While walking Lucy one recent morning, I came across a huge wasps’ nest that apparently fell out of a tree and split open. The wasps were busy inside, trying to repair the damage and salvage their nest. They were not at all concerned with me, so much so that I was able sit down on the road to take a closer look.
I’d never seen Bald-Faced Hornets before. Interestingly they are actually wasps, a type of yellowjacket, with patterns of white bands and lines on their abdomens and tips. The inside of the nest was amazing! The cells were perfect hexagons. Outside, the whorls reminded me of seashells.
You know what I had to do, hon? Research! The following are the:
Top Ten Facts About Bald-Faced Hornets:
- “Bald-faced hornets are considered a beneficial species because they prey on flies and other yellow jackets (notoriously aggressive).” They also eat other insects and, in late summer, will collect nectar.
- In these large social colonies numbering 200-400, all have specific tasks. The queen lays hundreds of eggs and raises sterile daughter offspring. The females enlarge and maintain the nest, forage for food, and raise the offspring. “The male drones function is to be ready to fertilize a receptive queen.”
- The queen lays all of the eggs in the colony and fertilizes them using stored sperm from the spermatheca. What is a spermatheca? It’s a structure inside the queen which allows her to control the fertilization of eggs. She can lay eggs that are either unfertilized or fertilized. Unfertilized eggs develop into males or drones. Fertilized eggs develop into females, which may be either workers or virgin queens.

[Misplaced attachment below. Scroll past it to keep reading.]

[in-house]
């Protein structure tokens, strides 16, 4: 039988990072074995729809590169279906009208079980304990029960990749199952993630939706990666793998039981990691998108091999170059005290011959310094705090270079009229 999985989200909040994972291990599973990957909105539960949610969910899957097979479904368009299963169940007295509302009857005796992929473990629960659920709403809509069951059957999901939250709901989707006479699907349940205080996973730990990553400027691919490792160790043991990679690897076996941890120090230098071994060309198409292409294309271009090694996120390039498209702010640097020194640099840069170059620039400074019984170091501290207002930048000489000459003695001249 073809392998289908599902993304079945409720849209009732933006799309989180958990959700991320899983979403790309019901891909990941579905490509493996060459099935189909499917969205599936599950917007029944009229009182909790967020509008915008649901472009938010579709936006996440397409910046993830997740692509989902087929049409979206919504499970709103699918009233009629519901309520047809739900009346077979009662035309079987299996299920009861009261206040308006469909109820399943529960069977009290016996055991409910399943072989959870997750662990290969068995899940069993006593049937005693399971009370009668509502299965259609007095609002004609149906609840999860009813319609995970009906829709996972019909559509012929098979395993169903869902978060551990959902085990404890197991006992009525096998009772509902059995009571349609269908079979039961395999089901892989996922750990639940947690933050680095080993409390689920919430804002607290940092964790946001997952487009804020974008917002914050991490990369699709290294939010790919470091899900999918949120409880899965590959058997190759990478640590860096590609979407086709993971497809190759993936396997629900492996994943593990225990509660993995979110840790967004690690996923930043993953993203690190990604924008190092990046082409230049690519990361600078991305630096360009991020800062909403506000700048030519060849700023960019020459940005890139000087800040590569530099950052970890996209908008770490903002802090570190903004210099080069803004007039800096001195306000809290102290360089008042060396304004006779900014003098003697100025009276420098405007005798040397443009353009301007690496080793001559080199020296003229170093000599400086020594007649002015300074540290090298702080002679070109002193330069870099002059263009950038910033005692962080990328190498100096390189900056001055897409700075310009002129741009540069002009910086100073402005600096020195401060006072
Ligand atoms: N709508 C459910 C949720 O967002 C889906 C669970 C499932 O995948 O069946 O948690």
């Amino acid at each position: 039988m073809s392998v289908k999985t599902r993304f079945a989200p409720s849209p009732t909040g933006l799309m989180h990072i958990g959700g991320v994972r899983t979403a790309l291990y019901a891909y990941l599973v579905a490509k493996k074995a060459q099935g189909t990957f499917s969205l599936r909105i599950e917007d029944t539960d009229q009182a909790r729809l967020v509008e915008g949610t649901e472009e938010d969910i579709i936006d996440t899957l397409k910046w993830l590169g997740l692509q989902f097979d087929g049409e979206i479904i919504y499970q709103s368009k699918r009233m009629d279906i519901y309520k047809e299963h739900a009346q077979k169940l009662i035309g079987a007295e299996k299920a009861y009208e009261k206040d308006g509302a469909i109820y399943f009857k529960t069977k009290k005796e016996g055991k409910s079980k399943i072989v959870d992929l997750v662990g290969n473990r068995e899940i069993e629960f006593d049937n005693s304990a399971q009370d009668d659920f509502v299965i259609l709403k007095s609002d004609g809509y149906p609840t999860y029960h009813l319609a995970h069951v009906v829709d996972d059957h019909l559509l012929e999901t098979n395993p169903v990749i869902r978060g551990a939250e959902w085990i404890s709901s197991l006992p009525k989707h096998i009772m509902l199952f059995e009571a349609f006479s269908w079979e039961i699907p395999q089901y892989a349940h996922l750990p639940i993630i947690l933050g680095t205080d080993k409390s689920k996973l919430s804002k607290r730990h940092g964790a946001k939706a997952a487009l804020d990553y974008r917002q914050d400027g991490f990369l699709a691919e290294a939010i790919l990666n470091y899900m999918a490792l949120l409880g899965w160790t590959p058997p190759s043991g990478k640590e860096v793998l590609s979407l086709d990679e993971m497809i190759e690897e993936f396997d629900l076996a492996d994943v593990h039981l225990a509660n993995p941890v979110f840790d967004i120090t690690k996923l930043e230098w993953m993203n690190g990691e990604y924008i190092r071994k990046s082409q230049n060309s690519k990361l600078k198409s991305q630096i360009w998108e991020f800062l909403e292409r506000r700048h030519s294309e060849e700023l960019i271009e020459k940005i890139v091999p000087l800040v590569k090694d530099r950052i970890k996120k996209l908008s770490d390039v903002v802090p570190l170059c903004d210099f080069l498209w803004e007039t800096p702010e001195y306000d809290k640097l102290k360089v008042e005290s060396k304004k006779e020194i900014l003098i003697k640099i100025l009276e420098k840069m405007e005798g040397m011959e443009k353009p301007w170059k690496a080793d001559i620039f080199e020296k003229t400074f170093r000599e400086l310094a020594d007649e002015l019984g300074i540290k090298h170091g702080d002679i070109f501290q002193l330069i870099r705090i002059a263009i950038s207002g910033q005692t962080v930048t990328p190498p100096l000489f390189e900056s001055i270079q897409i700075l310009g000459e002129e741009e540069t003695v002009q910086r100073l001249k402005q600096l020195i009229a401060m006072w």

- Non-fertilized eggs have only half as many genes as the queen or female workers. The resulting male drones have no sting.
- Males have an additional white band on the first abdominal segment and on their tip.
- Queens, which measure 18-20mm as compared to workers which measure 12-15mm, are the only members of the colony to survive the winter.
- Adults will chew flies into a pulp and feed them to their larvae.
- Their large, aerial, gray nests are made from paper like material which is created when chewed wood fibers are mixed with saliva.
- Inside the nest, there are 3-4 tiers of combs that resemble honeycombs.
- “Nests are built every year. The abandoned nests are often destroyed by birds looking for food.”
Sources: insectidentification.org, naturemapping.org, rescue.com